5 Questions for a Behavior Specialist

Amy Pike, DVM, DACVB, IAABC-CDBC, graduated from Colorado State University in 2003, and was soon after commissioned as a captain in the US Army Veterinary Corps, where she worked with dogs suffering from PTSD.


Amy Pike, DVM, DACVB, IAABC-CDBC, graduated from Colorado State University in 2003 and was soon after commissioned as a captain in the US Army Veterinary Corps. She is an International Association of Animal Behavior certified animal behavior consultant and is also owner of the Animal Behavior Wellness Center in Fairfax, Virginia.


What made you choose your specialty area?

When I was in veterinary school, I really loved our behavior elective and the behavior problem prevention we learned. After graduation, as an active-duty Army veterinarian, several of my military working dogs came back from deployments with signs consistent with posttraumatic stress disorder. Watching the improvement in their anxiety using psychotropic medications and behavior modification made me want to learn everything I could about behavior medicine. I became very discouraged with general small animal practice and wanted to make a big change, so I met with Debra Horwitz, DVM, DACVB, for “life advice” over coffee and she convinced me to do a residency with her.


What is one thing you wish you could tell general practitioners regarding your specialty?

How frustrating it can be to hear the bad behavior advice that some general practitioners continue to give to clients. We have been a recognized specialty for 30 years, and whether those clinicians simply are not seeking out widely available continuing education in behavior medicine or they are intentionally choosing to ignore the science-based recommendations of me and my colleagues, it can be disheartening. Also, remember that the dog training industry is highly unregulated, so please do not recommend trainers to clients who are espousing dominance theory, the use of aversive tools (like prong collars or shock collars), or those who do not keep up on the latest continuing education in the field.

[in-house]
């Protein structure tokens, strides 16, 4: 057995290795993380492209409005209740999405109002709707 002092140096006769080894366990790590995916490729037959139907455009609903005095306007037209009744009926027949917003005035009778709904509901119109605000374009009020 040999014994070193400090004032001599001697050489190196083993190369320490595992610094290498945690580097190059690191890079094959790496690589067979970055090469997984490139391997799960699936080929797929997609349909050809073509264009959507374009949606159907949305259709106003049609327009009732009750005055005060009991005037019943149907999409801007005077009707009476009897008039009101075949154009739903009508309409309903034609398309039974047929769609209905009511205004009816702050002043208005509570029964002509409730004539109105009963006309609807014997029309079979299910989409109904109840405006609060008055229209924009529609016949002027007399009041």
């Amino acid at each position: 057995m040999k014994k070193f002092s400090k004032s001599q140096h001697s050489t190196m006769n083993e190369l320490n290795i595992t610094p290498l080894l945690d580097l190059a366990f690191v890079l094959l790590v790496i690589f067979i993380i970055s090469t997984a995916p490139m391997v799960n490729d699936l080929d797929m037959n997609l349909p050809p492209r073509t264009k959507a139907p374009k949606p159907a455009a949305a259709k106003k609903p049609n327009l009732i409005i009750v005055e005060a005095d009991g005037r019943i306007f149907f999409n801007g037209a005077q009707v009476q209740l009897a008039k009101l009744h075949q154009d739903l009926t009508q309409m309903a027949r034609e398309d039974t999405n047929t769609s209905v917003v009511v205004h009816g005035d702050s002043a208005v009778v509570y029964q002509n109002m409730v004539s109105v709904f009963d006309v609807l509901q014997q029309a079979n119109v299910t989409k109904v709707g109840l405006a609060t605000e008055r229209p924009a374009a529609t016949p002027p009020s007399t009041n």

What is one thing that pet owners could do that would make your job more satisfying?

Do not seek out the veterinary behaviorist as a last resort. If owners would come in as soon as a behavior problem is identified, rather than when they are facing the possibility of rehoming or euthanasia, we would have a much higher chance of making significant meaningful improvement.


What is the most rewarding part of your job?

Teaching owners how to communicate with their pet. Knowing how to read their pet’s body language and understanding what their pet is trying to tell them about how they are feeling is so empowering for owners! And it’s amazing how much easier it is to address behavior problems when the owners understand the motivating “why” behind it.


What advice would you give to someone considering your specialty?

Do it! We need more amazing veterinary behaviorists. If I could do a residency that many years postgraduation, with two small kids, and an active-duty husband who traveled a lot for work, then you can do it too!

Photo courtesy of Amy Pike



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